22. The result is a wonderfully eclectic mix of gory bloodlust and fairy whimsy, ethereal beauty and tenement apartment realism. Special effects are masterfully used throughout American Gods to thrust viewers into alternate dimensions or let us know something otherworldly is about to happen. And when American Gods does get all supernatural, it’s beautiful.
  23. The series' inextricable mix of the personal and the political makes for the best of both worlds in the end, because Simien is sweet with his characters, who are, finally, sweet with one another. Principles matter here, but people matter more.
  24. A studiously handsome, generally impressive 10-part series.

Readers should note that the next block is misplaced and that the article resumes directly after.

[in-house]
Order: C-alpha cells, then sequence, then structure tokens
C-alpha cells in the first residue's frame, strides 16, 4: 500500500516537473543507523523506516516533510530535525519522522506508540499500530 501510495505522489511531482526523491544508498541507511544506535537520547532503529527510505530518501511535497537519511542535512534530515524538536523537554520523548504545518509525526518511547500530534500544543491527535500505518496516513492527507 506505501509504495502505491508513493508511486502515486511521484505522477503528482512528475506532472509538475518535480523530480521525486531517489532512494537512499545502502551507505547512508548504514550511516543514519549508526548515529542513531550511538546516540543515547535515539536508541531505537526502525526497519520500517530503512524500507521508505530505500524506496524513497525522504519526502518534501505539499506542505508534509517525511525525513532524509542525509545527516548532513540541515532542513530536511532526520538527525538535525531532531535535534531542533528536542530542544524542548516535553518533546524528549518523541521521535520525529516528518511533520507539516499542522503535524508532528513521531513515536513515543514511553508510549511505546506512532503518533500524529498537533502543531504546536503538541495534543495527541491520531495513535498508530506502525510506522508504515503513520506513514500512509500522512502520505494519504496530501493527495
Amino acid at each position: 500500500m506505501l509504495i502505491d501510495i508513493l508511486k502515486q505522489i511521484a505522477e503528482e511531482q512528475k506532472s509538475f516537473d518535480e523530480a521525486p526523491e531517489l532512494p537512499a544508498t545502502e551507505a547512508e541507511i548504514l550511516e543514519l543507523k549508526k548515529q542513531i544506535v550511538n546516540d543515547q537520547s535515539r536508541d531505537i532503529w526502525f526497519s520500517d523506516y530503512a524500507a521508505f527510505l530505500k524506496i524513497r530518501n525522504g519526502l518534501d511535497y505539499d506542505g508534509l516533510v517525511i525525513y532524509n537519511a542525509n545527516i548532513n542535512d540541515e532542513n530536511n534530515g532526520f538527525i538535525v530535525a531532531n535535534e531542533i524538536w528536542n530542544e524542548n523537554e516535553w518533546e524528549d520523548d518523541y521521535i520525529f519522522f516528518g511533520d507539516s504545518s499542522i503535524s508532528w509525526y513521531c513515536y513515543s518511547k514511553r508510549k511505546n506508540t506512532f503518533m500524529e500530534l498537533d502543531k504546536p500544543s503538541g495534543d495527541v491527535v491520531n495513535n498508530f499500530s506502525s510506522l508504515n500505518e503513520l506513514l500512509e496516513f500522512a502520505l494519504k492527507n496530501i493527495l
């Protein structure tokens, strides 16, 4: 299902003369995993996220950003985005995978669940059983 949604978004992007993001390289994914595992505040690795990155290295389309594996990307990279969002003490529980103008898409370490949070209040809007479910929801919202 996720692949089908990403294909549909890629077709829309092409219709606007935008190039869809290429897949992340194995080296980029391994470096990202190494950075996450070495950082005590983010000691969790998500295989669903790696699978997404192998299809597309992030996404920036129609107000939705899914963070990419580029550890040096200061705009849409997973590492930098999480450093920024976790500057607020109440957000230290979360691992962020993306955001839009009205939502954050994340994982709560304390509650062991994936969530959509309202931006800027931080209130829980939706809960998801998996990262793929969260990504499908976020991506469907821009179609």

25. For nongeniuses, this joyful-to-watch series will answer every question you never had about space and time relativity.
  26. Yet if Great News is mostly what one might call theoretically funny, it is certainly not unwatchable. It has its untaxing pleasures. It would not be a stretch to call it amusing.
  27. What ties it together, keeps it in line and most makes it go is Dhavernas.
  28. This is a beautifully constructed space for a viewer to occupy for a while, while the story plays out--it's a place to go, though, title aside, that place is not necessarily, or ever, Fargo, N.D.
  29. The result is a production that’s often as messy, confusing and chaotic as the revolution it televises.
  30. It's a shame, really, that this particular arrangement of actors and characters won't last--the new season is running strong out of the gate.